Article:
SARTRE ON THEATER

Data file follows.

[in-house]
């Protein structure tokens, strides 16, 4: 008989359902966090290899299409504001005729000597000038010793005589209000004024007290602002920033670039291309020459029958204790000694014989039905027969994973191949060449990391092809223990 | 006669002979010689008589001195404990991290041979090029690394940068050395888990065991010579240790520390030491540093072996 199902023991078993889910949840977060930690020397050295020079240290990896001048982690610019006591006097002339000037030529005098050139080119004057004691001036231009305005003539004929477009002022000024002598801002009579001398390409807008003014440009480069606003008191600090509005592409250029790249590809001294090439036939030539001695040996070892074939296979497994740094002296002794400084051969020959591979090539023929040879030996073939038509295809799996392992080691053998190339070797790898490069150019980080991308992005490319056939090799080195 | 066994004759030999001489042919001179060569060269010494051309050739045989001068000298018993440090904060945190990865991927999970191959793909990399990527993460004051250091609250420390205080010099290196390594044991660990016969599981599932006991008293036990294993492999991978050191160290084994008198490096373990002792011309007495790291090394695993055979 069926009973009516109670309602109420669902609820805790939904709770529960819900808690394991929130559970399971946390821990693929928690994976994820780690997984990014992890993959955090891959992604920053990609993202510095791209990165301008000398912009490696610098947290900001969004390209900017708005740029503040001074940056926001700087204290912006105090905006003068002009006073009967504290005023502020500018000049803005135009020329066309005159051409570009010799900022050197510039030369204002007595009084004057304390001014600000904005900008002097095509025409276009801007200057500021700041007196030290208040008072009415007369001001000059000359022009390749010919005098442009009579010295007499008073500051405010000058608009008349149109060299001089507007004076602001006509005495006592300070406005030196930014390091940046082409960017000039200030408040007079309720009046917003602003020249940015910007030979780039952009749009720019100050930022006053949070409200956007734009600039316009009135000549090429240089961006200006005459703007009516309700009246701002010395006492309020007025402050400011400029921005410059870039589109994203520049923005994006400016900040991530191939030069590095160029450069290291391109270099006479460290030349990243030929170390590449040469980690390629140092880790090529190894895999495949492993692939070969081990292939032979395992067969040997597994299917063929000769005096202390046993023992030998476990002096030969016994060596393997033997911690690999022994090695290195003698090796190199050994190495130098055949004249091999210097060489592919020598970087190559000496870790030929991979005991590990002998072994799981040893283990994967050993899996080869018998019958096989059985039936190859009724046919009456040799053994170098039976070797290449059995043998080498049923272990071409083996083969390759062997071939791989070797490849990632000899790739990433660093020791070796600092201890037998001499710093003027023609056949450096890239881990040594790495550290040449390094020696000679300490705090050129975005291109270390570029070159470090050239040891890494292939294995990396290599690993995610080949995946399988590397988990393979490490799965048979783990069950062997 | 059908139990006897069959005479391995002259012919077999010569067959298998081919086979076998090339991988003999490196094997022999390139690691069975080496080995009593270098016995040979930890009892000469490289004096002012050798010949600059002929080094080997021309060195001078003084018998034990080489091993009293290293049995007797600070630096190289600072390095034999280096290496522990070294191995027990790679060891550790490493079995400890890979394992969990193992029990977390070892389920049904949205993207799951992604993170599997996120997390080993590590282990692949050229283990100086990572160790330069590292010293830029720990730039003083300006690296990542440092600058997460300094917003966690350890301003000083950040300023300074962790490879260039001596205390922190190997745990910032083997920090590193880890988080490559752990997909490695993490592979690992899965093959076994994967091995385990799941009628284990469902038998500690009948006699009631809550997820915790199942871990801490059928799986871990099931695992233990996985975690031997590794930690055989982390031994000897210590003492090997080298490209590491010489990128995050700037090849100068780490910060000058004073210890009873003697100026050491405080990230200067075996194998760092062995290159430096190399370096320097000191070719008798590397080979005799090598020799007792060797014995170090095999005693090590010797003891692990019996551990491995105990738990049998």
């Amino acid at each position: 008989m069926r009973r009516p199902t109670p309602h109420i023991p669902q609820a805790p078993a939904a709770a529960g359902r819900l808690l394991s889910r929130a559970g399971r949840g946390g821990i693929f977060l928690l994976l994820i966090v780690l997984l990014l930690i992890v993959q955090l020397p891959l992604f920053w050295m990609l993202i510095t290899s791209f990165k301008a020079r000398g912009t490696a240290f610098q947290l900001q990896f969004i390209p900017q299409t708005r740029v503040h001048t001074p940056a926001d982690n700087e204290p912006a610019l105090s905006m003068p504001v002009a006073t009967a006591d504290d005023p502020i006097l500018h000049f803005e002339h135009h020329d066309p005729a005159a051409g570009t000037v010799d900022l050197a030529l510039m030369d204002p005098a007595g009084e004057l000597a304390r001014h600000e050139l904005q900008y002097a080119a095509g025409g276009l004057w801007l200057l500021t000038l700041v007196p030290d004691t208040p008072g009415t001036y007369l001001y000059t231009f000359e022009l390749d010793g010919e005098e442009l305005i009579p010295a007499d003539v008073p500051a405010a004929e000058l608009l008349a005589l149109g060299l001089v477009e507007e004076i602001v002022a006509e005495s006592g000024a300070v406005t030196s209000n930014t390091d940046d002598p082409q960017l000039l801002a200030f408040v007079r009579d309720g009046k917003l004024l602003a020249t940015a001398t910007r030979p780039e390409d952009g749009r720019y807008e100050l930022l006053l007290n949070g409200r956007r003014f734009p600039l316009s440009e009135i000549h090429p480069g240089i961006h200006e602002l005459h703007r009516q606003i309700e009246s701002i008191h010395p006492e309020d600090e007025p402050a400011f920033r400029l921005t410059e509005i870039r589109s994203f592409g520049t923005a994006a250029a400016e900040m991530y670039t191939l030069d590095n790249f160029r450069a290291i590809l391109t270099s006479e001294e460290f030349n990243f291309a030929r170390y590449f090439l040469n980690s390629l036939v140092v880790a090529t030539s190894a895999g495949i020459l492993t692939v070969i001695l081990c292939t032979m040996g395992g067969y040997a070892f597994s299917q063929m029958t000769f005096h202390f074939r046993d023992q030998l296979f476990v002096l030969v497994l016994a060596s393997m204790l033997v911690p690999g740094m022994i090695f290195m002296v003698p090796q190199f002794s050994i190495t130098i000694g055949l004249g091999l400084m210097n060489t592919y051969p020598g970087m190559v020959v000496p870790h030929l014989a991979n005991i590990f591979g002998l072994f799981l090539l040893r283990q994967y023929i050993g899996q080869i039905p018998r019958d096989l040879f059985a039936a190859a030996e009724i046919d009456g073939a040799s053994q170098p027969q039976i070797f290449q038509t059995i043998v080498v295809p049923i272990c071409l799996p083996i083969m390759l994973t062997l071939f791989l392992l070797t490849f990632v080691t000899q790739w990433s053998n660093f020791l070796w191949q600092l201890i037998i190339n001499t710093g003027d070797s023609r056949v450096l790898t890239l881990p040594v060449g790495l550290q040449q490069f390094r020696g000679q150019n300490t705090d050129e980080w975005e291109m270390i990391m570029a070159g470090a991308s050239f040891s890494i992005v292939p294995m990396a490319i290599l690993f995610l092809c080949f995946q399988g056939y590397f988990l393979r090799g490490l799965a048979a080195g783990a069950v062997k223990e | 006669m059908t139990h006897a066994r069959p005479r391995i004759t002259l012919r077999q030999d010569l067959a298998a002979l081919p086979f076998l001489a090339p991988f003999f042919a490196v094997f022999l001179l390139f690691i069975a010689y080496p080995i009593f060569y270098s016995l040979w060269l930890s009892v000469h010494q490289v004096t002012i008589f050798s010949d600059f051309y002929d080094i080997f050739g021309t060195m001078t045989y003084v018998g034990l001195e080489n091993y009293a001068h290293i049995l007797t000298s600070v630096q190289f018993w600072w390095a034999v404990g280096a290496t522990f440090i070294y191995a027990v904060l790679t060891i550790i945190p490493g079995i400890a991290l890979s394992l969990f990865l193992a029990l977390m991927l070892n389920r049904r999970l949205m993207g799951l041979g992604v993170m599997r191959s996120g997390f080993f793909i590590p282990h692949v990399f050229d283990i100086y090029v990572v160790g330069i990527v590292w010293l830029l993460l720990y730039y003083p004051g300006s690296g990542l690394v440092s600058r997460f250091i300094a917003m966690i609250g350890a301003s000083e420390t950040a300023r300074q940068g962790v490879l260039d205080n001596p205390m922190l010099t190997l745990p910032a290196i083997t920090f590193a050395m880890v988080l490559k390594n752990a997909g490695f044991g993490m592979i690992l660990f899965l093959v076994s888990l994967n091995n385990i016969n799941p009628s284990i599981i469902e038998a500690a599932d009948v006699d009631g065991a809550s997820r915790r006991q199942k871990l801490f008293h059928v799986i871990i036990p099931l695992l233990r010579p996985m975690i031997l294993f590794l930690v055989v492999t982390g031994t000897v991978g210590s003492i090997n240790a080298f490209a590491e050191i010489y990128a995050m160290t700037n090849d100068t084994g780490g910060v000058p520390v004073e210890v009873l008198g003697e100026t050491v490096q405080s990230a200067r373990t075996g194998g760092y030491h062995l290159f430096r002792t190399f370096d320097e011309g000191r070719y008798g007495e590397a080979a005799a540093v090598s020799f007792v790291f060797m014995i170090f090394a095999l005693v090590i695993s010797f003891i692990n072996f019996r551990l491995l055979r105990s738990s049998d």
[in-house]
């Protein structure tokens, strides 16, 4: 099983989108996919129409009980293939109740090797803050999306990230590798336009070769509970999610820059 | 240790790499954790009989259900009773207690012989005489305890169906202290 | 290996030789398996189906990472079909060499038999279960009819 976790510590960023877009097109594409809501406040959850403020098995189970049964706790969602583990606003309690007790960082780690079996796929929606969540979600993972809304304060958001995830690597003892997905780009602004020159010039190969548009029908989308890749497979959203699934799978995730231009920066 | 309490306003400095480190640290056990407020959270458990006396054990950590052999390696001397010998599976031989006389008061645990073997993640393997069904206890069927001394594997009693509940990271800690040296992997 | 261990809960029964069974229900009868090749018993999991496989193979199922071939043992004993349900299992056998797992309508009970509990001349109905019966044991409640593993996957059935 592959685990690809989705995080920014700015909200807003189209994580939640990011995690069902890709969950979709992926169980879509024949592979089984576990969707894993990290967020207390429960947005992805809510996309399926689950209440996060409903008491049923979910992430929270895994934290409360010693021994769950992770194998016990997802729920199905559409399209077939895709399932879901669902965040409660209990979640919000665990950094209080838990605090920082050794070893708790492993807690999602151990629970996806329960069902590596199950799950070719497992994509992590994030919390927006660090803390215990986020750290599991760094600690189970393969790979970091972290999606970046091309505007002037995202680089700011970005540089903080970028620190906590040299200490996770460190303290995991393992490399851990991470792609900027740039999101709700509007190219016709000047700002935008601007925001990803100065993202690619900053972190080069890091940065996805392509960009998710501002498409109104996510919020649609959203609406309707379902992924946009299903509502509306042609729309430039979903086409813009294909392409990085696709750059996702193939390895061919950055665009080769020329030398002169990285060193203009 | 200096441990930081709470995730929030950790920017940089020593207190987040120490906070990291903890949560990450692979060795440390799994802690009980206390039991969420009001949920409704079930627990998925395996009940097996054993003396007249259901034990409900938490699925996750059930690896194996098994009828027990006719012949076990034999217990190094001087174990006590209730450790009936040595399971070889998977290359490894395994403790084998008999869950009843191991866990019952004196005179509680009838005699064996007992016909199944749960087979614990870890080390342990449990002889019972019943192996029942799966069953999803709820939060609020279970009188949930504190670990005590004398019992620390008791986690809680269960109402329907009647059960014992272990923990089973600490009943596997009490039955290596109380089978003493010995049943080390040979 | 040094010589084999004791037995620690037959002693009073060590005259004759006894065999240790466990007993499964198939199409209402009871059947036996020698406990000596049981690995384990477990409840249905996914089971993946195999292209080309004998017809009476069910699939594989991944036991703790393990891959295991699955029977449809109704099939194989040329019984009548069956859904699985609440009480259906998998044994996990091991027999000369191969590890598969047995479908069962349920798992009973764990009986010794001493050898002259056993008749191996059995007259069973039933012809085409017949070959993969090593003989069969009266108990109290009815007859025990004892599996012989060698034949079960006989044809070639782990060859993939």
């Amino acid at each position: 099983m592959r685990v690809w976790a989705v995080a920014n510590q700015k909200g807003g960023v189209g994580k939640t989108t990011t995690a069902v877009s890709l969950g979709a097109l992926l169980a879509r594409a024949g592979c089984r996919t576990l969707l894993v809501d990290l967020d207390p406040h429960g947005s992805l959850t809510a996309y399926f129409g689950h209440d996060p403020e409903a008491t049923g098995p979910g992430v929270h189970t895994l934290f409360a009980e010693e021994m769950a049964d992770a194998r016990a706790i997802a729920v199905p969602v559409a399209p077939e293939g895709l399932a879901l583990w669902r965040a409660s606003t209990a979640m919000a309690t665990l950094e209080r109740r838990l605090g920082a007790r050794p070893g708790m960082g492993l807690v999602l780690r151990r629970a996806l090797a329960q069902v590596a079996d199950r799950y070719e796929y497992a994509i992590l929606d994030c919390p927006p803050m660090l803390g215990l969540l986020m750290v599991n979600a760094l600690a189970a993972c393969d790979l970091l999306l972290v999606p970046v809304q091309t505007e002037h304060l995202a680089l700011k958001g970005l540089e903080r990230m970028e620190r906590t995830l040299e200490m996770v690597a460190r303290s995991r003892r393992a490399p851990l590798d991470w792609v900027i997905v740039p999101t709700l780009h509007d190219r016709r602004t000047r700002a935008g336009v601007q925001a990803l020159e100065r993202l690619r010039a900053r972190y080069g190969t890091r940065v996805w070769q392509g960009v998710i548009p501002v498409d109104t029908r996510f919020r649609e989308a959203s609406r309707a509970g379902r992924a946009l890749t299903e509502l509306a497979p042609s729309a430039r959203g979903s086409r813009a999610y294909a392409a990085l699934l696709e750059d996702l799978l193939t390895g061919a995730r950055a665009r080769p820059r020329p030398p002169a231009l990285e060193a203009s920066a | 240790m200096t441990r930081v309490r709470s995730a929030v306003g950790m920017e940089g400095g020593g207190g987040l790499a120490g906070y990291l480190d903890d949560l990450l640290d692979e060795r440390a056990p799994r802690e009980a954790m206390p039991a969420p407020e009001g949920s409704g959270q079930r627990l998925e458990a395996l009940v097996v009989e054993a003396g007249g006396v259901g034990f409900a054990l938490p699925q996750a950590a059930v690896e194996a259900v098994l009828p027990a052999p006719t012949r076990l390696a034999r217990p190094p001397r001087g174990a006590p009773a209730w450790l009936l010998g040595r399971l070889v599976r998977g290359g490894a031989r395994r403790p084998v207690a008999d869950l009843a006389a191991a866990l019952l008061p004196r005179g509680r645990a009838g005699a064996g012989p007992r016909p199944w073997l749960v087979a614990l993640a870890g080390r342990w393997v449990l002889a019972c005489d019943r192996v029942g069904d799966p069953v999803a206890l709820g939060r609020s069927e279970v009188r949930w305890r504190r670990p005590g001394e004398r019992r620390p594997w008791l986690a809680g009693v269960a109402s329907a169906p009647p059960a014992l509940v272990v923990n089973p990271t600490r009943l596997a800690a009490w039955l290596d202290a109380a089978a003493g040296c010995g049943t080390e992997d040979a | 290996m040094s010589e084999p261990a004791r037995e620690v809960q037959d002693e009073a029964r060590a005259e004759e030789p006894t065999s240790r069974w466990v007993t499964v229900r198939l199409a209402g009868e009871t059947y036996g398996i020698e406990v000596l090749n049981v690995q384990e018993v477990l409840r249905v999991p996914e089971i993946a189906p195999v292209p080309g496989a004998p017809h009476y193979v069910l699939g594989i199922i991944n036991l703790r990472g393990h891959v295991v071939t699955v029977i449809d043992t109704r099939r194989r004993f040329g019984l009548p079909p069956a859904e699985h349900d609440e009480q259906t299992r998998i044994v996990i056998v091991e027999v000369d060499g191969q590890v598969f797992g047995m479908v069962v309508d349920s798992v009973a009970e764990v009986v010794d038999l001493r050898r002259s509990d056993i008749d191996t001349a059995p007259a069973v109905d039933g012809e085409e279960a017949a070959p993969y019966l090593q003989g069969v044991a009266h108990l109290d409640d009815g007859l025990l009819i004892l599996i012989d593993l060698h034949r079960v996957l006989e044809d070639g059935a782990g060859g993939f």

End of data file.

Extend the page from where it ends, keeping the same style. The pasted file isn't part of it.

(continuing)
A fascinating intermingling of philosophy and dramaturgy, both in the name of existential commitment. Though Sartre's fundamental concepts--liberty, situation, negation--are famous, their particular relevance to the plays he's been presenting since the Forties has always been cloudy. So it is good that a compilation of his theatrical reflections--mostly short essays, lectures, interviews--is now available. The knotty brilliance so formidable in Being and Nothingness or Saint Genet is absent, but the basic conflict is still the same: individual rights vs. "bourgeois morality." The bourgeois, of course, is the bugbear throughout, whether identified as fascism, materialism, capitalism, God, or Hugo, the "hero" of Dirty Hands, "a young bourgeois idealist who does not understand the imperatives of concrete action." With the staging of The Flies during the German occupation, Sartre sounded his general formula: immerse men in universal and extreme situations "which leave them only a couple of ways out, arrange things so that in choosing the way out they choose themselves, and you've won--the play is good." By the time of the Cold War, however, Sartre deserted metaphysical biases for political shibboleths, favoring a "people's theater" demystifying the hypocritical values of a class society and condemning "bourgeois theater"--including the dramas of Beckett and Ionesco which take for granted an unalterable "incommunicability" between men--as "reactionary." As can be seen, Sartre's arguments are not always coherent, but the book is important nevertheless.